What is canonicalisation?
It’s a complicated-sounding word that serves a very useful function in making sure both visitors and search engines see the URLs you intend
What is canonicalisation?
When you have the same/or very similar content accessible on multiple URLs, canonicalisation allows you to identify the page that you want both visitors and search engines to see.
These multiple pages are common on most sites, but can cause problems with organic visibility as the Page Authority of the content may be divided by search engines.
Without canonicalisation, a search engine can’t decide which version of the URL they should add in their index. If you have two or more pages resulting in the same content, its bots will assume one is a duplicate copy of the other.
To make sure the search engines are indexing the correct page, you need to select which variation of the URL you want to set as a canonical URL or canonicalised URL.
Canonicalisation ensures your site visitors always access the most relevant content, while keeping duplicated content out of the search engine index and consolidating a site’s authority and PageRank into one URL.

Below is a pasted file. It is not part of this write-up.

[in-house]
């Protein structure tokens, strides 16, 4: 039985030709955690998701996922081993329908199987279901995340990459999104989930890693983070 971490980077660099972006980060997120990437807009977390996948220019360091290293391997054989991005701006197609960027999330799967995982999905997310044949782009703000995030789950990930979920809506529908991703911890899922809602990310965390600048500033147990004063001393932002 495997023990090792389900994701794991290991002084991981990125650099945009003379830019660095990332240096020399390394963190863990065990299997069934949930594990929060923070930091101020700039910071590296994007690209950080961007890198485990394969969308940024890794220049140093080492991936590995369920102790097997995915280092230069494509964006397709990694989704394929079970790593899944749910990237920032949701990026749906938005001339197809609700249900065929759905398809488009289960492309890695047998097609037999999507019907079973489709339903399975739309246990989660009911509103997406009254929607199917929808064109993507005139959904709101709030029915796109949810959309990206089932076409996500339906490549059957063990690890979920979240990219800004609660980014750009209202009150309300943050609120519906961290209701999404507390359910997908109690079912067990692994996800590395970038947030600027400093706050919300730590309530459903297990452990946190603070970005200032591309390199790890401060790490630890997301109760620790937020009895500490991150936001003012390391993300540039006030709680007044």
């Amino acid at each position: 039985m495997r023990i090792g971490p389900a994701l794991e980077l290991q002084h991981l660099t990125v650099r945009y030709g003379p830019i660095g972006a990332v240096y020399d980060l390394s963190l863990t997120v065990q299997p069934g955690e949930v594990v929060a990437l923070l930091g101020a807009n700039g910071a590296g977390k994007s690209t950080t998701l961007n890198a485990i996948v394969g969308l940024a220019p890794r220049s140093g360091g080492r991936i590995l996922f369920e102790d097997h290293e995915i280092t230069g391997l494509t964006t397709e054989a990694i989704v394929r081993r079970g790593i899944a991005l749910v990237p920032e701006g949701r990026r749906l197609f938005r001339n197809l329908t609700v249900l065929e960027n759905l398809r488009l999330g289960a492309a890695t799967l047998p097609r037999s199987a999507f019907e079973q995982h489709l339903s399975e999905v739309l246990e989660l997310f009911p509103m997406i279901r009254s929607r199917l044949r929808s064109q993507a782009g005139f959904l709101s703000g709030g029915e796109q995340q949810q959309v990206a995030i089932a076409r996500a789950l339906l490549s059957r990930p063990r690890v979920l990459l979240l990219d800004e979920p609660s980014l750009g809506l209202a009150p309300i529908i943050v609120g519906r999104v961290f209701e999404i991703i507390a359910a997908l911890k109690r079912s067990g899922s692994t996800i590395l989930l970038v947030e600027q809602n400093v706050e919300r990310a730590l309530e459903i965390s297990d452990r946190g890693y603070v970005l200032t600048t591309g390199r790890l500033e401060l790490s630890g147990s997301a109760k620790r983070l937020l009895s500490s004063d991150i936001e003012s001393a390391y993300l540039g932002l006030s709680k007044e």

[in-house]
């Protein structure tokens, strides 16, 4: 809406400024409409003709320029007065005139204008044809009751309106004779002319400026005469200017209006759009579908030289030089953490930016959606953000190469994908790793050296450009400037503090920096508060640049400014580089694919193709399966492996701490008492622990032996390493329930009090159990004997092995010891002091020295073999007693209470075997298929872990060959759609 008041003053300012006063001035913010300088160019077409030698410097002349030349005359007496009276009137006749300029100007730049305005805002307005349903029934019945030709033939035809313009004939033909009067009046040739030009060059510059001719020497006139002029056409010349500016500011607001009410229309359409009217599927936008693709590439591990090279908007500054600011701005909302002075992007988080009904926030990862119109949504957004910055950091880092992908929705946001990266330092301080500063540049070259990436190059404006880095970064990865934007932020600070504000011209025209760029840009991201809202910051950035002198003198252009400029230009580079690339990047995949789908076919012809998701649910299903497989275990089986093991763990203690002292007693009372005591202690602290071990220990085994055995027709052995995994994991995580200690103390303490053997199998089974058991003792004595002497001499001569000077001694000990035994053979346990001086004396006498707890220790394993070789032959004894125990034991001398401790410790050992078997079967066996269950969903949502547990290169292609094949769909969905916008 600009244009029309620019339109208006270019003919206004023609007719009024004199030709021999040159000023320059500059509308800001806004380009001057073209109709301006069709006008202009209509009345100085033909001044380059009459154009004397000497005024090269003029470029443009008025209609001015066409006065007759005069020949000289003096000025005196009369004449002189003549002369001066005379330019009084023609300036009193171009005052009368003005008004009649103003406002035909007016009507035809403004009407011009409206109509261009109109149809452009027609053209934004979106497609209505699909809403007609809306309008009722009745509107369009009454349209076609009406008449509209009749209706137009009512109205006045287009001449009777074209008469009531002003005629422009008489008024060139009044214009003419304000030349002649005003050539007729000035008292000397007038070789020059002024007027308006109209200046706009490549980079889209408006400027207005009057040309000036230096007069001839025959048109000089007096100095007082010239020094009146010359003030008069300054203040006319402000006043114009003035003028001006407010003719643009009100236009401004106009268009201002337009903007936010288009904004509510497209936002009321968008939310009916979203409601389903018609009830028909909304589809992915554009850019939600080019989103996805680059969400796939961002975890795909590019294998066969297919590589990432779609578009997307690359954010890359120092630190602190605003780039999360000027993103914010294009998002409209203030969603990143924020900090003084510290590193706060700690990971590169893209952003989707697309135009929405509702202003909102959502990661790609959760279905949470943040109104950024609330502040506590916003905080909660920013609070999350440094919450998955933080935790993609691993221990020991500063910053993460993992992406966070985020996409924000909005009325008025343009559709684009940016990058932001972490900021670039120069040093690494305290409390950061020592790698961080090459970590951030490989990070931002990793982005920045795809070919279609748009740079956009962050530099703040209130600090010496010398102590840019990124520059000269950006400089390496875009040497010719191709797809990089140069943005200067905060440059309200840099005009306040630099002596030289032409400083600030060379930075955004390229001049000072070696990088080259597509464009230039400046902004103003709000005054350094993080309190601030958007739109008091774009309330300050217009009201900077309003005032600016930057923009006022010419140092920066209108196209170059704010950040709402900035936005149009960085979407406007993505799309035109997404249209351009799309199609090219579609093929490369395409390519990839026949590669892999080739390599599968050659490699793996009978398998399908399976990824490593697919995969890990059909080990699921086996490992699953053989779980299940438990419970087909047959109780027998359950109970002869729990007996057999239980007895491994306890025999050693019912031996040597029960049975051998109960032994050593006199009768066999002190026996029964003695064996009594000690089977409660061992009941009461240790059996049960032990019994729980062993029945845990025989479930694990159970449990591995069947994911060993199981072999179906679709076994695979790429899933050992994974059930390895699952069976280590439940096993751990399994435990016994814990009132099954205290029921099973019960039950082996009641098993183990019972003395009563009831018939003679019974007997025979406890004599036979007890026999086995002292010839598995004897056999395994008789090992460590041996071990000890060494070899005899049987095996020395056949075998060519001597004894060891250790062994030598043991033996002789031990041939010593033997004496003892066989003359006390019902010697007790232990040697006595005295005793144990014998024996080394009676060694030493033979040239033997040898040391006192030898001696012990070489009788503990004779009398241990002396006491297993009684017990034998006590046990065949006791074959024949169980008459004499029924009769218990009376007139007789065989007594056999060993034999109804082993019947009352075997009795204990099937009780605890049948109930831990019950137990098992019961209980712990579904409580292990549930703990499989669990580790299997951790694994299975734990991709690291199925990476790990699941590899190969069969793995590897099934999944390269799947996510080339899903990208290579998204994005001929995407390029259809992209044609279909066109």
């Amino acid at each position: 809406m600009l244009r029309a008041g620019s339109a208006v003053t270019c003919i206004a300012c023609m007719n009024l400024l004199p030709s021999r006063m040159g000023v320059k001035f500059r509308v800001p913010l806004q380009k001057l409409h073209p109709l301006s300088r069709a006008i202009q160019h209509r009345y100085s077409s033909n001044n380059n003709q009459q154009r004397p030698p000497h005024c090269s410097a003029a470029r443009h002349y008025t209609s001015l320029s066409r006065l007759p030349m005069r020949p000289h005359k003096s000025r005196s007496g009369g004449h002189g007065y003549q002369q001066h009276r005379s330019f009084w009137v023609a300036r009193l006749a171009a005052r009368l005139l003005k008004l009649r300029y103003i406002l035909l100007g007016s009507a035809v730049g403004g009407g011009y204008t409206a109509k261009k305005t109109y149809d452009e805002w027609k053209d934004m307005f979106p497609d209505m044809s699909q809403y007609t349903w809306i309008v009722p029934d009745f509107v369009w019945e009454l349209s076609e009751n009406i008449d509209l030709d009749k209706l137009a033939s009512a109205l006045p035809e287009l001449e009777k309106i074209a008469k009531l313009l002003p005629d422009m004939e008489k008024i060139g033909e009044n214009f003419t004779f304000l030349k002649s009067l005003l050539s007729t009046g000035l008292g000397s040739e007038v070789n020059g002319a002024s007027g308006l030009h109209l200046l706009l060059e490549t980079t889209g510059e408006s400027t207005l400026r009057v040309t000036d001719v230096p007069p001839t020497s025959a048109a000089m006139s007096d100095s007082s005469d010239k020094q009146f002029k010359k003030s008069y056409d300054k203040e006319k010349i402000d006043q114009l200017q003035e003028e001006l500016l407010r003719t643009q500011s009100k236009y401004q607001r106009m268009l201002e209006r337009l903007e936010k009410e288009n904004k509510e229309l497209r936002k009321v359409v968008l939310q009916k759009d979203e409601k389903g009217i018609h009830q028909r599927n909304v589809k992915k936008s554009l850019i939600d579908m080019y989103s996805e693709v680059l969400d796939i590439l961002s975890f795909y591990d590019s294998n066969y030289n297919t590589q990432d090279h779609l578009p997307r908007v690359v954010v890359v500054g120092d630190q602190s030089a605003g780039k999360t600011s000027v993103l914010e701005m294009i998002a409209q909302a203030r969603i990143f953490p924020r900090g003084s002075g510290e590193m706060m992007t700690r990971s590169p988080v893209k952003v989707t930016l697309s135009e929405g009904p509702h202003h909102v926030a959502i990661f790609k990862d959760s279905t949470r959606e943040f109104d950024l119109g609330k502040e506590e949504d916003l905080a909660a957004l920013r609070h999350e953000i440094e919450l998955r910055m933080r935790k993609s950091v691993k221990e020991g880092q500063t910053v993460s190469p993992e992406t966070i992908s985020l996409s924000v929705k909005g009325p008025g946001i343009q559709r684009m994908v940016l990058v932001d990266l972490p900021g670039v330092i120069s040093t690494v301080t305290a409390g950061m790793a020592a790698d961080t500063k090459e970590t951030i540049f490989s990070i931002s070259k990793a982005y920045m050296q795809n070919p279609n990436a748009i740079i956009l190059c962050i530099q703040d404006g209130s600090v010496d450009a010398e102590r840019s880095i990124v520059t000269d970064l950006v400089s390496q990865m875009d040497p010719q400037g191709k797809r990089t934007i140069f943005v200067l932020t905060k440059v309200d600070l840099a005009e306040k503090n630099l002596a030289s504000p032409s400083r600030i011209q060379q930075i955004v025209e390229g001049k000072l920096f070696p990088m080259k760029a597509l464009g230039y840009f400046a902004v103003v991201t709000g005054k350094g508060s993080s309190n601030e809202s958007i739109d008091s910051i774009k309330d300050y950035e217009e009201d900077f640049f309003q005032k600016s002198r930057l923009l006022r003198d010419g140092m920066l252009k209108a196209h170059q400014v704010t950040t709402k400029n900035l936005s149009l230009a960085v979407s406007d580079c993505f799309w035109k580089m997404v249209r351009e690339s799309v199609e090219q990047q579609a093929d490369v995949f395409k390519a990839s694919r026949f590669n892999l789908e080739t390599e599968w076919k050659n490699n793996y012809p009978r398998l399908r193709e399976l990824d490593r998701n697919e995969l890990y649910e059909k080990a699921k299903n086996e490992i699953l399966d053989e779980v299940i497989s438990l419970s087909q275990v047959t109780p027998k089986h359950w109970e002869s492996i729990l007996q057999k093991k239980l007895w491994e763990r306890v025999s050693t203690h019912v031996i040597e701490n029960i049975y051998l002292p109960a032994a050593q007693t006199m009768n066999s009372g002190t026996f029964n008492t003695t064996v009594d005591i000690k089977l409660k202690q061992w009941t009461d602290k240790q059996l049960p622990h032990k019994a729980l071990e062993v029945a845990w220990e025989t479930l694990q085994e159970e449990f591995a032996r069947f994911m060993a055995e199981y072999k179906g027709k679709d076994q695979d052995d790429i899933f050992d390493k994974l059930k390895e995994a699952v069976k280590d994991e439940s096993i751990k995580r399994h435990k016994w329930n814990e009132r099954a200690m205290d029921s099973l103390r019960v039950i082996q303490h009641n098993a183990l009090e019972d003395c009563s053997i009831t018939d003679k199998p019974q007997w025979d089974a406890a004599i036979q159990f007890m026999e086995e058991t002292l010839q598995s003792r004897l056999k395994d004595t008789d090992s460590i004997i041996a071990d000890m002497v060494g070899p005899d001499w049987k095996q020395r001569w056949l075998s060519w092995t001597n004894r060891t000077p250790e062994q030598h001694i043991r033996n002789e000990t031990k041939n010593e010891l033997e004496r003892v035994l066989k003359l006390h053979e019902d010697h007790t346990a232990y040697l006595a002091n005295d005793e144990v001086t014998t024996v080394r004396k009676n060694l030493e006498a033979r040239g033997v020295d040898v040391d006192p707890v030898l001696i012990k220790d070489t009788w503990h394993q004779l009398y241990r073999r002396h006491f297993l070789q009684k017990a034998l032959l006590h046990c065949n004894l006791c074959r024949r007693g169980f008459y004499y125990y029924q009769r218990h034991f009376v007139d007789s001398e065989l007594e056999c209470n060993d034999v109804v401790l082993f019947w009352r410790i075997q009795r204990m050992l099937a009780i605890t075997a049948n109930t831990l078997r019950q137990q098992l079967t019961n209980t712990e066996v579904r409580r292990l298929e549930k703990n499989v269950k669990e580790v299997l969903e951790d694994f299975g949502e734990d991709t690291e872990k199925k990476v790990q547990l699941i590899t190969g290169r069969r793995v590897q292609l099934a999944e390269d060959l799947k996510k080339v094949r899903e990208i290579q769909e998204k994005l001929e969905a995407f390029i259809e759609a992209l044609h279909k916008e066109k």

When Google ‘canonicalizes’ a url, we try to pick the url that seems like the best representative from that set
Matt Cutts, 2006
What’s the difference between a canonical tag and a 301 redirect?
The canonical tag is a metatag placed in the HTML header of a webpage. The tag, however, is not a redirect , so the users and search engines are not sent to another location, but a particular page is nominated for indexation with the search engines.
Although they’re both essentially navigation tools, canonical tags are distinct from 301 redirects, as 301s permanently redirect users and search engines to a particular page. A 301 redirect can be employed if the content of a page has been permanently moved or if you have created multiple versions of a home page and only want the users and search engines to see one version. This removes the possibility of the search engines interpreting several different URLs as having duplicate content.
The 301 redirect also allows you to more accurately monitor traffic to your homepage as everyone will be taken to one single URL address. Other reasons why you would use a 301 redirect is if you are moving your site from one domain to another, or if you want to direct users and search engines away from expired content on your site
Itching to find out more about canonicalisation and other aspects of on-page technical optimisation, download our SEO Uncovered: Techincal Optimisation eBook.
This is part of a series that that also includes chapters on:
- Analytics & Measurability
You can download the whole series here.